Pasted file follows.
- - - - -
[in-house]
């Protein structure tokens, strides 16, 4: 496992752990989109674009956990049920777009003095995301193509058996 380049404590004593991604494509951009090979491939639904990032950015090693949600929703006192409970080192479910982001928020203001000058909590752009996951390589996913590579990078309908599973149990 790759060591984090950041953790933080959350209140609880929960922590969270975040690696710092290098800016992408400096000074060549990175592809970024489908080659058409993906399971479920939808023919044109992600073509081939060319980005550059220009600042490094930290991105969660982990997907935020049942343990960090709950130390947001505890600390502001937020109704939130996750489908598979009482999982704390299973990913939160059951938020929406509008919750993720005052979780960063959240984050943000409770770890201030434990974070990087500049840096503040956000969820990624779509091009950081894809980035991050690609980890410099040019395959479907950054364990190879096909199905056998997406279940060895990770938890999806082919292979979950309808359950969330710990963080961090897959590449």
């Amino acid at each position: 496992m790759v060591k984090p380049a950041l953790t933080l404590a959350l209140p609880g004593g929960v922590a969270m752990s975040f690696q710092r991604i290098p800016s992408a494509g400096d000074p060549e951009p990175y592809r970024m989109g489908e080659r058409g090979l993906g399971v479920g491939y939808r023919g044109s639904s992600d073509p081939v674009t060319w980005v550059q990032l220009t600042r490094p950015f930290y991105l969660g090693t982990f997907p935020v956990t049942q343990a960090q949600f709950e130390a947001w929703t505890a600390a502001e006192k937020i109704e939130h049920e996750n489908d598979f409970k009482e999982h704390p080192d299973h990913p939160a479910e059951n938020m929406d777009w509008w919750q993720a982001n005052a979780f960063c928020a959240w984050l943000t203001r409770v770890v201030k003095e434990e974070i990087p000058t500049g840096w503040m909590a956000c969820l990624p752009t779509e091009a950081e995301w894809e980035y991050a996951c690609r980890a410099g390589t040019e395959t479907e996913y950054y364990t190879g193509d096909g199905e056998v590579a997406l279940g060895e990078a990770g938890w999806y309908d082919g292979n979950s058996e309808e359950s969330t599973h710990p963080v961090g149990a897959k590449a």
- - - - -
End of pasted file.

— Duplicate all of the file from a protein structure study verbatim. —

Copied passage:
[in-house]
């Protein structure tokens, strides 16, 4: 496992752990989109674009956990049920777009003095995301193509058996 380049404590004593991604494509951009090979491939639904990032950015090693949600929703006192409970080192479910982001928020203001000058909590752009996951390589996913590579990078309908599973149990 790759060591984090950041953790933080959350209140609880929960922590969270975040690696710092290098800016992408400096000074060549990175592809970024489908080659058409993906399971479920939808023919044109992600073509081939060319980005550059220009600042490094930290991105969660982990997907935020049942343990960090709950130390947001505890600390502001937020109704939130996750489908598979009482999982704390299973990913939160059951938020929406509008919750993720005052979780960063959240984050943000409770770890201030434990974070990087500049840096503040956000969820990624779509091009950081894809980035991050690609980890410099040019395959479907950054364990190879096909199905056998997406279940060895990770938890999806082919292979979950309808359950969330710990963080961090897959590449």
């Amino acid at each position: 496992m790759v060591k984090p380049a950041l953790t933080l404590a959350l209140p609880g004593g929960v922590a969270m752990s975040f690696q710092r991604i290098p800016s992408a494509g400096d000074p060549e951009p990175y592809r970024m989109g489908e080659r058409g090979l993906g399971v479920g491939y939808r023919g044109s639904s992600d073509p081939v674009t060319w980005v550059q990032l220009t600042r490094p950015f930290y991105l969660g090693t982990f997907p935020v956990t049942q343990a960090q949600f709950e130390a947001w929703t505890a600390a502001e006192k937020i109704e939130h049920e996750n489908d598979f409970k009482e999982h704390p080192d299973h990913p939160a479910e059951n938020m929406d777009w509008w919750q993720a982001n005052a979780f960063c928020a959240w984050l943000t203001r409770v770890v201030k003095e434990e974070i990087p000058t500049g840096w503040m909590a956000c969820l990624p752009t779509e091009a950081e995301w894809e980035y991050a996951c690609r980890a410099g390589t040019e395959t479907e996913y950054y364990t190879g193509d096909g199905e056998v590579a997406l279940g060895e990078a990770g938890w999806y309908d082919g292979n979950s058996e309808e359950s969330t599973h710990p963080v961090g149990a897959k590449a």